Tech Week In Review

Tech Week in Review 1-7-2011

Mac App Store

The Mac App Store officially launched yesterday, giving you access to a bunch of Mac OS X applications for your Apple desktop or laptop. The Mac App Store makes it easy to find and install applications, but the implications of this new software distribution method are still unknown. Lifehacker tells us both why the Mac App Store sucks, and also why you might like it. Gizmodo reports that the Mac App Store has already been hacked. The crack hasn’t been released yet, but it will allow you to pirate any apps in the store. Someone has already figured out how to crack the Angry Birds application with a little cut and paste magic.

Skype Buys Qik

The most popular video and VoIP calling service in the world buys the real-time streaming video and recording service that comes pre-installed on most of the hottest new Android, iOS, Symbian, BlackBerry OS, and Windows Mobile smartphones. It seems like a match made in heaven. According to The Big Blog, Skype and Qik have entered into a “definitive deal” and Qik’s 200 employees will now move under Skype’s umbrella. Skype says “Qik will help to accelerate our leadership in video by adding recording, sharing and storing capabilities to our product portfolio.” They also say the acquisition will allow them to “take advantage of the engineering expertise that is behind Qik’s Smart Streaming technology, which optimizes video transmission over wireless networks.”

Skype CEO Talks About Qik Acquisition

Qik CEO Talks About Acquisition (Relax, Vijay)

LinkedIn To Go Public in 2011

Reuters reports that LinkedIn, the somewhat popular social network for business, plans to go public in 2011. Sources say that Bank of America and JPMorgan are among those who may be involved with the move by LinkedIn. LinkedIn has not confirmed this, but a spokesman said “An IPO is just one of many tactics that we could consider.” Other sources say that companies like LinkedIn and Zynga need to their IPO’s done ASAP because Facebook could render them all irrelevant:

“Some of these companies want to go public because they want to beat Facebook and others out,” said one of the sources. “If Facebook went public before Linkedin, do you think anyone would pay that much attention to Linkedin? You might want to surpass the beast.”

Facebook, with more than 500 million users worldwide, was just valued at $50 billion in a deal with Goldman Sachs. This means it’s technically worth more than eBay, Yahoo, and Time Warner. It’s possible they could be forced into IPO for exceeding the 499 investors limit and the SEC could be investigating this. That puts the pressure on other companies in this space to get the lead out. Trying to go public after a Facebook IPO would be like @ChrisBrown opening up for @razb2k.

Zynga to Acquire Flock

Flock was the first social browser and has been around since 2005. Five years later, it still hasn’t captured a significant number of users, but the company is still well-respected for their engineering talent. Both Google and Twitter were also bidding. What does this mean for Zynga and Flock? Why would Flock want a browser? It will be interesting to see how this acquisition plays out. Zynga could be interested more in the talent behind Flock than the browser itself. On the flip side, they could be looking to control the browser in order to better integrate their games and keep players engaged.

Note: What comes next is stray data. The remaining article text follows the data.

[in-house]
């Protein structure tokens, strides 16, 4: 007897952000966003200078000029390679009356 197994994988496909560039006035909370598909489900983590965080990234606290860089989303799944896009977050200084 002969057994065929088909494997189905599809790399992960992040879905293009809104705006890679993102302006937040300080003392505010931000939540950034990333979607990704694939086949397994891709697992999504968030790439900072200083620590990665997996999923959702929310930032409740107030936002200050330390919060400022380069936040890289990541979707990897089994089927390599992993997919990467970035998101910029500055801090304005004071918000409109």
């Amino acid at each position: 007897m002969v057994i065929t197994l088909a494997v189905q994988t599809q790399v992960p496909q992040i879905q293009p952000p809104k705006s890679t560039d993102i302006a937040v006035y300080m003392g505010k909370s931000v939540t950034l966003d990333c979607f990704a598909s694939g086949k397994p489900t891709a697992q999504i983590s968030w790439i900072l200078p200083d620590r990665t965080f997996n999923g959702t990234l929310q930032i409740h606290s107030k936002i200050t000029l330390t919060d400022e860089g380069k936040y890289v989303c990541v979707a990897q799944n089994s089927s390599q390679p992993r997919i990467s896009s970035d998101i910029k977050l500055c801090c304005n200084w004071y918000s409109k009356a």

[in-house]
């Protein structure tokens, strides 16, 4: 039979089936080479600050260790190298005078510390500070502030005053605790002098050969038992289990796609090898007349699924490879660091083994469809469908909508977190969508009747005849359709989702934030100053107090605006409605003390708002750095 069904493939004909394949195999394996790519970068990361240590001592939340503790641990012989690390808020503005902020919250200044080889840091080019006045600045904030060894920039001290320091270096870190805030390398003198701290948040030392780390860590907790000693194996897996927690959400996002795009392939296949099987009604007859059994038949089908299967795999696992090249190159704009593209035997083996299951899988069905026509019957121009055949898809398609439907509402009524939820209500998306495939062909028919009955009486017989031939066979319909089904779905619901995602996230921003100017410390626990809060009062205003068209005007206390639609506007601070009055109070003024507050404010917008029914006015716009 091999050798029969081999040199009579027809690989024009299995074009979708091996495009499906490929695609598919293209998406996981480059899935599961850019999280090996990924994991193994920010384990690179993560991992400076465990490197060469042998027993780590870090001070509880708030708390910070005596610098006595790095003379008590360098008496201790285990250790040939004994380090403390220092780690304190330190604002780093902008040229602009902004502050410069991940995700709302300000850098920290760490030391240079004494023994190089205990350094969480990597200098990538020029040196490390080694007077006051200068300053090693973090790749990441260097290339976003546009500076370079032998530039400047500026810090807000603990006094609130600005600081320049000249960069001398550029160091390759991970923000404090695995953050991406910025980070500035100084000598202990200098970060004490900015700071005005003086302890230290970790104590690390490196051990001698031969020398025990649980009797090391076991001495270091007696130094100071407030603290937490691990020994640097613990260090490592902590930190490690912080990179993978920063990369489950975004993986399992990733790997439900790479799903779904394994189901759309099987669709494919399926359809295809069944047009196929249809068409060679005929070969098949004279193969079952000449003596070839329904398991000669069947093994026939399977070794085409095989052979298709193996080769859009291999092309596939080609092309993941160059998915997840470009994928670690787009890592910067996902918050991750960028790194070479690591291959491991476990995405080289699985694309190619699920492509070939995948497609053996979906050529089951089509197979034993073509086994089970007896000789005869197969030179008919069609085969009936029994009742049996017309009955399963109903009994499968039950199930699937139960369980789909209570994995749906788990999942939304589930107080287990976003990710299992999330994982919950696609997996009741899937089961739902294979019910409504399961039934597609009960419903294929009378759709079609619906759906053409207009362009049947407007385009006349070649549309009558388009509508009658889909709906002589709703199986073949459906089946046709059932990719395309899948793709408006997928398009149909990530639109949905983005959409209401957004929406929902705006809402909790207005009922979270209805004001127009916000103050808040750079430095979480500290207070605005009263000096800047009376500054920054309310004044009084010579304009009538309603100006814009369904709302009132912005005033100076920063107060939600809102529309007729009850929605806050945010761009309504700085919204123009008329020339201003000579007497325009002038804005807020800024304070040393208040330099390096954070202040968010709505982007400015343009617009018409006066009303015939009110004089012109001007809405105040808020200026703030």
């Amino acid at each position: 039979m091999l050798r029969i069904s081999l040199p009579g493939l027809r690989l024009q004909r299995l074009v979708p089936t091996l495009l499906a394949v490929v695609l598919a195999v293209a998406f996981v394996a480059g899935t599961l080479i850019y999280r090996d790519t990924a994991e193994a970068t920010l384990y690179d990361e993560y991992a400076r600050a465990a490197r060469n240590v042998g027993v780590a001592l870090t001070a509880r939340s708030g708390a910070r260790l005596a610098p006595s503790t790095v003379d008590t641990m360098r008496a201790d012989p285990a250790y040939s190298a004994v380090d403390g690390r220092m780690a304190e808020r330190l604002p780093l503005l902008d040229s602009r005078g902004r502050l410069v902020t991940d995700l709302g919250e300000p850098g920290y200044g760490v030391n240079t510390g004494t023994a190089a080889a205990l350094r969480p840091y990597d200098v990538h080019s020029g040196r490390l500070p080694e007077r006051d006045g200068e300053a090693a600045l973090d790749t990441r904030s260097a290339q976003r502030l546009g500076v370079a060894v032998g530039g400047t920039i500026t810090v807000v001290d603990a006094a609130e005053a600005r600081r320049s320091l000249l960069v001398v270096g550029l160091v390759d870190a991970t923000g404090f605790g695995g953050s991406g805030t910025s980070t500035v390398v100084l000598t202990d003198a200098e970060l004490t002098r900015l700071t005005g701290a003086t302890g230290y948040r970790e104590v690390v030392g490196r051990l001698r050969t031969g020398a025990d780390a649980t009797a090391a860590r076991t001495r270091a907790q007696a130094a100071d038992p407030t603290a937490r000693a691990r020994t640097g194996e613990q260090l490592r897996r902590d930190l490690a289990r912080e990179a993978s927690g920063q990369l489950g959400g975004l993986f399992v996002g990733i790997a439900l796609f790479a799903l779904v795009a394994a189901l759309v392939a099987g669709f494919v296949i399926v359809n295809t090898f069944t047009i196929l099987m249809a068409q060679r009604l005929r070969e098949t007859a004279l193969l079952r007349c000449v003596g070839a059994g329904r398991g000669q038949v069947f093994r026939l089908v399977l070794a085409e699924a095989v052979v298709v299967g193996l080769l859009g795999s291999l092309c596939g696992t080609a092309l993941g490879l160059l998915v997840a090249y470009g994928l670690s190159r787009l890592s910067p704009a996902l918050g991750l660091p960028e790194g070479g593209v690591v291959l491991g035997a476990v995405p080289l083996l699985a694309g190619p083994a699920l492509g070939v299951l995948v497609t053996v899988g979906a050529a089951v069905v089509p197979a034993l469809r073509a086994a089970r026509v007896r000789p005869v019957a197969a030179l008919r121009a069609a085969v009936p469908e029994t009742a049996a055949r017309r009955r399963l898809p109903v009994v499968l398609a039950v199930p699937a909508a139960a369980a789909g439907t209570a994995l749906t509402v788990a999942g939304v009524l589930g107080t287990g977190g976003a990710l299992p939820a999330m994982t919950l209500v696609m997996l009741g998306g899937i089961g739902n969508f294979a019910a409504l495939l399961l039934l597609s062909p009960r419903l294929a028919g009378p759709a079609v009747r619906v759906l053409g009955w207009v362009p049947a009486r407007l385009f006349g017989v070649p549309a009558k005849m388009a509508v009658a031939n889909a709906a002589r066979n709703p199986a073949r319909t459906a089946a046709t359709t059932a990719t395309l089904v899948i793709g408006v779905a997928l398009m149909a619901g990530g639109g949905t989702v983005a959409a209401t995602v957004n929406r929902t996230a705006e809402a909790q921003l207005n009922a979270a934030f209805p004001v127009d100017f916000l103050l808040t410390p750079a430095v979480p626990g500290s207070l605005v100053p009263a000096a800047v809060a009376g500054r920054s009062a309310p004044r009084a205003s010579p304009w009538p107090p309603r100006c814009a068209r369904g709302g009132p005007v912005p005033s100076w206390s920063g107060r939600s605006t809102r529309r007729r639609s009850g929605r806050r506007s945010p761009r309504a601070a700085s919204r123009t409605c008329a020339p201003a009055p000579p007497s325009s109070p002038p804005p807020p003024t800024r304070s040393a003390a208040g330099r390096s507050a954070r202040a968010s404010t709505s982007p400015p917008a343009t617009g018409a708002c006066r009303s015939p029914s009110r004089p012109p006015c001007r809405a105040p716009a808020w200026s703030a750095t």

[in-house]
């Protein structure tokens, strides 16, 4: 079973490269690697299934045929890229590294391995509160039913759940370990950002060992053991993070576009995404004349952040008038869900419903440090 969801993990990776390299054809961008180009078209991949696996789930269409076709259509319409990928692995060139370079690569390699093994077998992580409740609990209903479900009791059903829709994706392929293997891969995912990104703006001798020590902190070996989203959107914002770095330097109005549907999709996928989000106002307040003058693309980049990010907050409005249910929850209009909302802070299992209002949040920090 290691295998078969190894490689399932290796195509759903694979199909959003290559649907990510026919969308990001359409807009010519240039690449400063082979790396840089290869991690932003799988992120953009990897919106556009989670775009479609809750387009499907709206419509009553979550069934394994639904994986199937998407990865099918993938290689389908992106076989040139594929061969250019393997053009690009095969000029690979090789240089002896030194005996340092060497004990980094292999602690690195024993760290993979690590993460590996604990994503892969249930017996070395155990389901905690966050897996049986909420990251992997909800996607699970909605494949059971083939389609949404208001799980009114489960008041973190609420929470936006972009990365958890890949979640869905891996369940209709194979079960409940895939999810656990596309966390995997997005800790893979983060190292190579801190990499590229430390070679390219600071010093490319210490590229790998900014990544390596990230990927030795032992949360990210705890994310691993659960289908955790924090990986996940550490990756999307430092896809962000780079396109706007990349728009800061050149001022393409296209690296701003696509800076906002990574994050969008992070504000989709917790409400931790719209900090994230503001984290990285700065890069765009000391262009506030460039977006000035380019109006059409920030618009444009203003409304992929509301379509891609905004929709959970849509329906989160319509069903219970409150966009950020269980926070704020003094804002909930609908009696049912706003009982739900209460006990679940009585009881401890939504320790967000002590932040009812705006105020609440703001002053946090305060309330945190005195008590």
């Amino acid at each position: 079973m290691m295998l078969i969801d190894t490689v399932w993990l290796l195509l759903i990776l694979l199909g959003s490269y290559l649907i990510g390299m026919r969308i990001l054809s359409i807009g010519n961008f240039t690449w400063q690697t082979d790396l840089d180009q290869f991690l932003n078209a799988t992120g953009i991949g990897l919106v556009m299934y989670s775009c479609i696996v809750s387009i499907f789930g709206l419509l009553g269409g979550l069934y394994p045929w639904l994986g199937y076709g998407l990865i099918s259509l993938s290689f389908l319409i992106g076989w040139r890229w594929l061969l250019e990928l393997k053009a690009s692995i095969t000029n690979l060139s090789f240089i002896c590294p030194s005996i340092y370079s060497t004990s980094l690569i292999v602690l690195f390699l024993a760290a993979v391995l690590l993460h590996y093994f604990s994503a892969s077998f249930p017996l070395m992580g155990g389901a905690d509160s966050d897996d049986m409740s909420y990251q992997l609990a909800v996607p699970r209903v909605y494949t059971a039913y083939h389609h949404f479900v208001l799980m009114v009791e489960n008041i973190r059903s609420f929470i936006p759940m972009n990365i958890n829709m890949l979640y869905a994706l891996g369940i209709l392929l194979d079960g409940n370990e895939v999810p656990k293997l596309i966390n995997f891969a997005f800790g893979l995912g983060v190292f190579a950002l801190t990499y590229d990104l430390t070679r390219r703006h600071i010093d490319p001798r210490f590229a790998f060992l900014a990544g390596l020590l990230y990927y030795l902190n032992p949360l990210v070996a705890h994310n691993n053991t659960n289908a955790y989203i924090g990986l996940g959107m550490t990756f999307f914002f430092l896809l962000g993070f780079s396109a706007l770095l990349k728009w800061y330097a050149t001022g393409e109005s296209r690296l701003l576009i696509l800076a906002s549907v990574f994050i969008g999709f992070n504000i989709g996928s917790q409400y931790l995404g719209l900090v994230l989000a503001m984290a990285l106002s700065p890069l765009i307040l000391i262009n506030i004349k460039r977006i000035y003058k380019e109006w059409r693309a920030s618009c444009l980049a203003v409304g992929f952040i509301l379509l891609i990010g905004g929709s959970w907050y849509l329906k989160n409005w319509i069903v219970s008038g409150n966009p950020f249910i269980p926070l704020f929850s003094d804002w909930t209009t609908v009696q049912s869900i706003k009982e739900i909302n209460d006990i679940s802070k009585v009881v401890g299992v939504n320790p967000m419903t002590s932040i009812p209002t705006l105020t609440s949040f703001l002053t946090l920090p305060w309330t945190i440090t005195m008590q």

Our team will help Zynga in achieving their goal of building the most fun, social games available to anyone, anytime – on any platform.

via TechCrunch, Flock

Quora Hottest New Social Q&A Site

While their actual number of users is debatable, there is no question that Quora is hot stuff. The site focuses on allowing anyone to ask everyone anything, the difference from other sites is that you may actually get an answer from someone who knows what they’re talking about.

What Cheever doesn’t say, but quickly becomes evident while clicking around Quora, is that serious heavy-hitters are answering questions there. Facebook co-founder Dustin Moskovitz offers his opinion of the movie The Social Network. Google Images product manager Nate Smith explains how color image search works. Foursquare’s head of business development talks about what it’s like to work for founder Dennis Crowley. Twitter’s Pierre Legrain explains the cost-per-follow principle for Promoted Accounts. And AOL co-founder Steve Case answers how much it cost to mail everyone those CDs back in the 1990s. – Fast Company

Relying on a requirement for real names, the site allows anyone to pretty much edit everything. A rating system allows the community to control the spam and unhelpful answers. I witnessed someone post a DO ANYBODY NO question as a joke that was almost immediately removed. Quora won’t discuss how they plan to make money or how they will keep the site from turning into another Yahoo Answers, but the service is definitely enjoying some time in the spotlight. The question of whether they will receive applause or be dragged off the stage by a tap dancing Sandman has yet to be answered.

Square Valued at $200 Million

Surely you’ve heard of Square and already signed up for your free card reader, right? To review, Square allows you to accept credit card payments on your mobile phone using a tiny card reader that plugs into your phone’s headset jack. This allows you to take payments for anything wherever you might be, a feature that could mean big money for your business, no matter what the size. It definitely means big money for Square, who are rumored to have just closed a large round of funding which values them at about $200 million. They are processing millions of dollars a week and closing in on a million a day. How much of that is yours?

via TechCrunch

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